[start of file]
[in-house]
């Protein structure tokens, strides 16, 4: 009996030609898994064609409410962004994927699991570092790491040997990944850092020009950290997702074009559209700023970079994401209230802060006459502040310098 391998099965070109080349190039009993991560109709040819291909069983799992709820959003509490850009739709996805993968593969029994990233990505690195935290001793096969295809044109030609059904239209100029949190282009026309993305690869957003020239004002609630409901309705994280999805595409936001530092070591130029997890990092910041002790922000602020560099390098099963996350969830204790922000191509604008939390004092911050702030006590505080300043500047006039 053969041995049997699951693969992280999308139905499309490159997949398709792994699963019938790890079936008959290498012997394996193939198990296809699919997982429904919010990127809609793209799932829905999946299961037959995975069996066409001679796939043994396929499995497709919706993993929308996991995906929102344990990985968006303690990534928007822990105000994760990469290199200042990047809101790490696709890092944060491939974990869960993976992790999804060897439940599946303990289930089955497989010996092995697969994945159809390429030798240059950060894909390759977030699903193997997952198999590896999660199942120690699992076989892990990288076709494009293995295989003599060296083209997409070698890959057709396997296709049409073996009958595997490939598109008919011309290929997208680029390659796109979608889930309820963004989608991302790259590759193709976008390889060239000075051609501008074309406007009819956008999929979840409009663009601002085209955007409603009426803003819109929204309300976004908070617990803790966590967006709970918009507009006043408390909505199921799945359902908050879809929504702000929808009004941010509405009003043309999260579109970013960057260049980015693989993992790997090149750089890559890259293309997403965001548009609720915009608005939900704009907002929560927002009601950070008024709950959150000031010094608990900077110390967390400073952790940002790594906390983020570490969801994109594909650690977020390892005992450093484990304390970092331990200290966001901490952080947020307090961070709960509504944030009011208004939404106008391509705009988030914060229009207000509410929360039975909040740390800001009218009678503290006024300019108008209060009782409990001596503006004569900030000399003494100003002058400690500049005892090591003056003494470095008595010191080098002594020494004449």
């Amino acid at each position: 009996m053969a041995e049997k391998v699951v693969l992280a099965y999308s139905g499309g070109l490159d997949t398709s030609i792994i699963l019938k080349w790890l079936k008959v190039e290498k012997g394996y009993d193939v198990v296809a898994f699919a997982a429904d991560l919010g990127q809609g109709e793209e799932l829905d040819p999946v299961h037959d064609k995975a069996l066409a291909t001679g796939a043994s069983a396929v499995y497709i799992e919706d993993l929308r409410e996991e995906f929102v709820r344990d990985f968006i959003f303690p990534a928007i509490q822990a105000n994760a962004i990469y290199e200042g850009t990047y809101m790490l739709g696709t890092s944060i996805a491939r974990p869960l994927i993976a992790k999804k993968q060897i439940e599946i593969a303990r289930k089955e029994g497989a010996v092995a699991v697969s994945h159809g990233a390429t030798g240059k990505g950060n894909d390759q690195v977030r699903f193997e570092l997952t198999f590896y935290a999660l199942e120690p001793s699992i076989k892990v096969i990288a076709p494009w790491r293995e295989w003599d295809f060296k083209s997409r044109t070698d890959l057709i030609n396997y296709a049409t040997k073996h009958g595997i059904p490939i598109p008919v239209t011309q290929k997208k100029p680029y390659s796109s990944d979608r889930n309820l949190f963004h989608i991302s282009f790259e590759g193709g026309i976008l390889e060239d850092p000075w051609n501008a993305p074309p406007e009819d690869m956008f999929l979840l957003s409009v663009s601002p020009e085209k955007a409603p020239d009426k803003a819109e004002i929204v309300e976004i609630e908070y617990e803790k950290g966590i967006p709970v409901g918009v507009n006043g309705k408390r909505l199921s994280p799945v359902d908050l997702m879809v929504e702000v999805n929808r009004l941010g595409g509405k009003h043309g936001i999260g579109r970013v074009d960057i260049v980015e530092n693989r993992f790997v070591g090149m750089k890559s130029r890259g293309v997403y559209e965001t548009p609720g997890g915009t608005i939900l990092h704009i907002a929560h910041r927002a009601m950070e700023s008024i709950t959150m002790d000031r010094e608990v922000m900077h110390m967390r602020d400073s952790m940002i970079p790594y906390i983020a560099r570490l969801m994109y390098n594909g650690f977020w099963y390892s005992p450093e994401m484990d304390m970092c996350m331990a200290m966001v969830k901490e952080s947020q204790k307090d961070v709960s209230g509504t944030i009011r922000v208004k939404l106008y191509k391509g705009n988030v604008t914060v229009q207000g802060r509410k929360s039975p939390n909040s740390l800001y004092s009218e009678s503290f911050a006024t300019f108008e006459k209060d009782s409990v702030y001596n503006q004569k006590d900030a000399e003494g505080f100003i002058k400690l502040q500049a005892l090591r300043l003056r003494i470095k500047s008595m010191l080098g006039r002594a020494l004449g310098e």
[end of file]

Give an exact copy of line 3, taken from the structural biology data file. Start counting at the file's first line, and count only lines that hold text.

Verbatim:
């Amino acid at each position: 009996m053969a041995e049997k391998v699951v693969l992280a099965y999308s139905g499309g070109l490159d997949t398709s030609i792994i699963l019938k080349w790890l079936k008959v190039e290498k012997g394996y009993d193939v198990v296809a898994f699919a997982a429904d991560l919010g990127q809609g109709e793209e799932l829905d040819p999946v299961h037959d064609k995975a069996l066409a291909t001679g796939a043994s069983a396929v499995y497709i799992e919706d993993l929308r409410e996991e995906f929102v709820r344990d990985f968006i959003f303690p990534a928007i509490q822990a105000n994760a962004i990469y290199e200042g850009t990047y809101m790490l739709g696709t890092s944060i996805a491939r974990p869960l994927i993976a992790k999804k993968q060897i439940e599946i593969a303990r289930k089955e029994g497989a010996v092995a699991v697969s994945h159809g990233a390429t030798g240059k990505g950060n894909d390759q690195v977030r699903f193997e570092l997952t198999f590896y935290a999660l199942e120690p001793s699992i076989k892990v096969i990288a076709p494009w790491r293995e295989w003599d295809f060296k083209s997409r044109t070698d890959l057709i030609n396997y296709a049409t040997k073996h009958g595997i059904p490939i598109p008919v239209t011309q290929k997208k100029p680029y390659s796109s990944d979608r889930n309820l949190f963004h989608i991302s282009f790259e590759g193709g026309i976008l390889e060239d850092p000075w051609n501008a993305p074309p406007e009819d690869m956008f999929l979840l957003s409009v663009s601002p020009e085209k955007a409603p020239d009426k803003a819109e004002i929204v309300e976004i609630e908070y617990e803790k950290g966590i967006p709970v409901g918009v507009n006043g309705k408390r909505l199921s994280p799945v359902d908050l997702m879809v929504e702000v999805n929808r009004l941010g595409g509405k009003h043309g936001i999260g579109r970013v074009d960057i260049v980015e530092n693989r993992f790997v070591g090149m750089k890559s130029r890259g293309v997403y559209e965001t548009p609720g997890g915009t608005i939900l990092h704009i907002a929560h910041r927002a009601m950070e700023s008024i709950t959150m002790d000031r010094e608990v922000m900077h110390m967390r602020d400073s952790m940002i970079p790594y906390i983020a560099r570490l969801m994109y390098n594909g650690f977020w099963y390892s005992p450093e994401m484990d304390m970092c996350m331990a200290m966001v969830k901490e952080s947020q204790k307090d961070v709960s209230g509504t944030i009011r922000v208004k939404l106008y191509k391509g705009n988030v604008t914060v229009q207000g802060r509410k929360s039975p939390n909040s740390l800001y004092s009218e009678s503290f911050a006024t300019f108008e006459k209060d009782s409990v702030y001596n503006q004569k006590d900030a000399e003494g505080f100003i002058k400690l502040q500049a005892l090591r300043l003056r003494i470095k500047s008595m010191l080098g006039r002594a020494l004449g310098e």